As the Summer Olympics get underway, let’s give a cheer for Melpomene.
At the first Modern Olympiad in 1896, when women were prohibited from competing in any event, a Greek woman known to history only as Melpomene respectfully asked permission to run with men in the long-distance race between Marathon and Athens. When Olympic officials refused her she jumped into the race from the sidelines and finished the course at the back of the pack. You don’t always have to win the gold medal in order to make your point.
So think about Melpomene as you watch the world’s best marathon runners slog through the streets of London next week. Consider the fact it took 32 years for any women’s track events to be added to the Olympics and more than another half century before women could run in Olympic races longer than 800 meters.
As for the marathon—Oh dear, no. Women were far too delicate for a road race that covered 26 miles. They would faint. They would swoon. They would most certainly damage their health, especially their feminine parts. Besides, insisted the International Olympic Committee, there weren’t enough women around the world who wanted to train for a marathon. (more…)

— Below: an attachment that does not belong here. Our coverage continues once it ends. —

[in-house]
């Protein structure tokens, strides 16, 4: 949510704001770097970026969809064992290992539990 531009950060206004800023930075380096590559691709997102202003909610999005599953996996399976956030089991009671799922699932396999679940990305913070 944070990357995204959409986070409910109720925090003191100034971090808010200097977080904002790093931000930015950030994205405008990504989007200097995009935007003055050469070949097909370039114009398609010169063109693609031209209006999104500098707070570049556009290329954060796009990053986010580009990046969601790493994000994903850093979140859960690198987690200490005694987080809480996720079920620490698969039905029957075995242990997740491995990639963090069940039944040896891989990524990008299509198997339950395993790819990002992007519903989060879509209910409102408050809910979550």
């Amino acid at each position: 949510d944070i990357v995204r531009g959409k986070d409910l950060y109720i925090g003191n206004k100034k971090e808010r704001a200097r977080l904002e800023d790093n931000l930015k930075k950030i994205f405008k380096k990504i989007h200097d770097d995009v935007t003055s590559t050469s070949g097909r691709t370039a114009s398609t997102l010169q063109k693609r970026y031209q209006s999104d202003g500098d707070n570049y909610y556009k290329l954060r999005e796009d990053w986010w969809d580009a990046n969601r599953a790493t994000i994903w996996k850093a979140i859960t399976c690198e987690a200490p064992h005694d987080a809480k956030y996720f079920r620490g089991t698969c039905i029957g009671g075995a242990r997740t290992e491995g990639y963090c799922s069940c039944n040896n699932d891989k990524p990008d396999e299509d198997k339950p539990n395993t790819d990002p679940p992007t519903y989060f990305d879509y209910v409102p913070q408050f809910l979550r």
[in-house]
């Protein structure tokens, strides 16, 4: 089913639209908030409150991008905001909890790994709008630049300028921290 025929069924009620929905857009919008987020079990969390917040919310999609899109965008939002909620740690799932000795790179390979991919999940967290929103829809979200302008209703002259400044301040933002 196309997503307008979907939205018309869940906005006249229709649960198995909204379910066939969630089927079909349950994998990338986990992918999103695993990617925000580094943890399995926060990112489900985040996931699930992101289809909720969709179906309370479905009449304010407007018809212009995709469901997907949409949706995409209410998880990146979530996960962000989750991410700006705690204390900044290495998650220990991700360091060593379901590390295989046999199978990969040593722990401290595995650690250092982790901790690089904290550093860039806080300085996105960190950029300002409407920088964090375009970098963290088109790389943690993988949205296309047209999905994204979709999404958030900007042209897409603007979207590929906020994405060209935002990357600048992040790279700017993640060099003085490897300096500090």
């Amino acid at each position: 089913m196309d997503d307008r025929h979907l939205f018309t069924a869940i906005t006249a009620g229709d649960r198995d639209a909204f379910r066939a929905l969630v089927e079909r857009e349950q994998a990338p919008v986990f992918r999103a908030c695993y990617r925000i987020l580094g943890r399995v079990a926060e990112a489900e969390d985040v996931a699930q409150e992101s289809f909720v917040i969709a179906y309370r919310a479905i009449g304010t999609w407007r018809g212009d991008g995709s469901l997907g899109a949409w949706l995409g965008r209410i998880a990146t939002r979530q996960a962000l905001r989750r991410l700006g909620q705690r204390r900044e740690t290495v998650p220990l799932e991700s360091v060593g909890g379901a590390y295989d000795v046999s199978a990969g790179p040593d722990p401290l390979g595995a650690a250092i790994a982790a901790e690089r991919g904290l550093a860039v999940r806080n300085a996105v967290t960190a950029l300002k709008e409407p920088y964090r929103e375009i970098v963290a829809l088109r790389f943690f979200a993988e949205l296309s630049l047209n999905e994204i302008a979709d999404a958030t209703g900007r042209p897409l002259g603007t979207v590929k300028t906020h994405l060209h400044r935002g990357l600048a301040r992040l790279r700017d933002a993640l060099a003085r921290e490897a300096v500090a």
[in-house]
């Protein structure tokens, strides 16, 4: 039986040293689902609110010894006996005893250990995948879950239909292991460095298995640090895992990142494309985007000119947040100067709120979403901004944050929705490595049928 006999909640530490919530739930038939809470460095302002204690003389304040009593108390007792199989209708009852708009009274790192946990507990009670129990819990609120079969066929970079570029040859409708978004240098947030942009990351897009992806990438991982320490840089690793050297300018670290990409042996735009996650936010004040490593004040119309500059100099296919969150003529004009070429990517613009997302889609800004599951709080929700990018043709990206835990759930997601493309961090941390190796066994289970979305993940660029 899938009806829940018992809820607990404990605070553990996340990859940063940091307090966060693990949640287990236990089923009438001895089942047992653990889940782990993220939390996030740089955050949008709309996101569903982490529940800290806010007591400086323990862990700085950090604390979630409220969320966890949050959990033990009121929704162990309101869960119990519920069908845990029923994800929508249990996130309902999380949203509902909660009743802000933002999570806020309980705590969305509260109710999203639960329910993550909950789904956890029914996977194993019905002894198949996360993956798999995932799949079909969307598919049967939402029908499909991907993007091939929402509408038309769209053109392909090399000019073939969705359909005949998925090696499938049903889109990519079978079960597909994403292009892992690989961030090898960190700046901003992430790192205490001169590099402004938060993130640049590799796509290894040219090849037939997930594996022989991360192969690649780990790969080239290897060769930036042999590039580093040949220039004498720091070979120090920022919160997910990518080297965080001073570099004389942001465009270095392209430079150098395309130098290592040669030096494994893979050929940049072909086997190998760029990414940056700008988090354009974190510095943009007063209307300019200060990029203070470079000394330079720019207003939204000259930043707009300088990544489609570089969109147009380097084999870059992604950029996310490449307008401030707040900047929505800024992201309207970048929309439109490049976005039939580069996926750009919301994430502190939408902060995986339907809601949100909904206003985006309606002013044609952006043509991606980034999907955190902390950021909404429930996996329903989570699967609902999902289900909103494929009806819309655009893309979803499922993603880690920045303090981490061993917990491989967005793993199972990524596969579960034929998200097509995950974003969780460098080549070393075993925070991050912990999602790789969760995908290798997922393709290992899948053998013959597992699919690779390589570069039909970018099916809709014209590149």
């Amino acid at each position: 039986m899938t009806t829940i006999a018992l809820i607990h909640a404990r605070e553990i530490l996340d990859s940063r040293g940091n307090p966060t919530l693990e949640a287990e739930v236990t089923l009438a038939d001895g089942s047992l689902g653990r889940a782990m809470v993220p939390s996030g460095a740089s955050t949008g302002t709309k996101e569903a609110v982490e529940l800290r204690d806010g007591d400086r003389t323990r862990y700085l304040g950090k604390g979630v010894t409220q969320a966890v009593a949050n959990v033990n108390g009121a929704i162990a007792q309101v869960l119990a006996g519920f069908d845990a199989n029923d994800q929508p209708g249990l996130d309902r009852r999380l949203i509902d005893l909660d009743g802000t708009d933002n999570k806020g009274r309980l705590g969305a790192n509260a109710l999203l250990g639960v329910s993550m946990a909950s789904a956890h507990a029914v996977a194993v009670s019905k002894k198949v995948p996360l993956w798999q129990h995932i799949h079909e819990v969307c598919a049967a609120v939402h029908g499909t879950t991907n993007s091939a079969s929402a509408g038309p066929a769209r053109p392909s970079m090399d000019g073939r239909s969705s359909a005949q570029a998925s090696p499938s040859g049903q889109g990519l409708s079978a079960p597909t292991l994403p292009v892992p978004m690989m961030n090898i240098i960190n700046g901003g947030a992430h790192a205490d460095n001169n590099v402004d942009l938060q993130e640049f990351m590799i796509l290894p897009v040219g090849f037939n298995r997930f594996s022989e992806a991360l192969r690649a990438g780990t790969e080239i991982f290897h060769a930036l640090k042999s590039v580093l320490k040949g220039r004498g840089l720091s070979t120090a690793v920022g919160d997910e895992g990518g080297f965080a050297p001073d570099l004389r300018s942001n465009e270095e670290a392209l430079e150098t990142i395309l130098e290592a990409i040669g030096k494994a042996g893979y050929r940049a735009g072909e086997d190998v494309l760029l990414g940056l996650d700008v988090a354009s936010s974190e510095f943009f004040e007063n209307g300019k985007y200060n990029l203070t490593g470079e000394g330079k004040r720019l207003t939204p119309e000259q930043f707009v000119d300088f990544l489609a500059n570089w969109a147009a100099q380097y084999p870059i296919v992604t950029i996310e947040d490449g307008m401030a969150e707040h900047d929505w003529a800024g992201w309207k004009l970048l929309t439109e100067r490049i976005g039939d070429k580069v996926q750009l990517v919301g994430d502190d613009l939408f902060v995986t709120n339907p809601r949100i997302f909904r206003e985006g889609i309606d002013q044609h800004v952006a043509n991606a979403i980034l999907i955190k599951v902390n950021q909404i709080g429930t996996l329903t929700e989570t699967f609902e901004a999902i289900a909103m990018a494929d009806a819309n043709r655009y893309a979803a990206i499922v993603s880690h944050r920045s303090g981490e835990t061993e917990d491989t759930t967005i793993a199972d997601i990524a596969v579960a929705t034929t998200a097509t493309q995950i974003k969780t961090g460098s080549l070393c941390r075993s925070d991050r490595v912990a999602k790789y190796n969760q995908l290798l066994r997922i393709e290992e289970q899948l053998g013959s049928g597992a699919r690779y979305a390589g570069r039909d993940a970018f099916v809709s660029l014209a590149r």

Another Lakefair has come and gone in my part of Puget Sound country.
There’s nothing cool about Lakefair. It’s one of those rah-rah, civic-boosting, small-town summer festivals that dates from the days of American Bandstand and Leave it to Beaver, the kind with a “court” of princesses and a big parade down the main street of town. It’s retro—really retro—and not in a hip sort of way.
A surprising number of people I know won’t go anywhere near it. They’re either too highbrow or too right-on, with the blue state voter’s aversion to corn dogs and cotton candy.
“Lakefair, ugh,” they say, rolling their eyes. They see nothing charming in a crowd of sunburned Americans standing in line for curly fries. “We try to leave town that week.” (more…)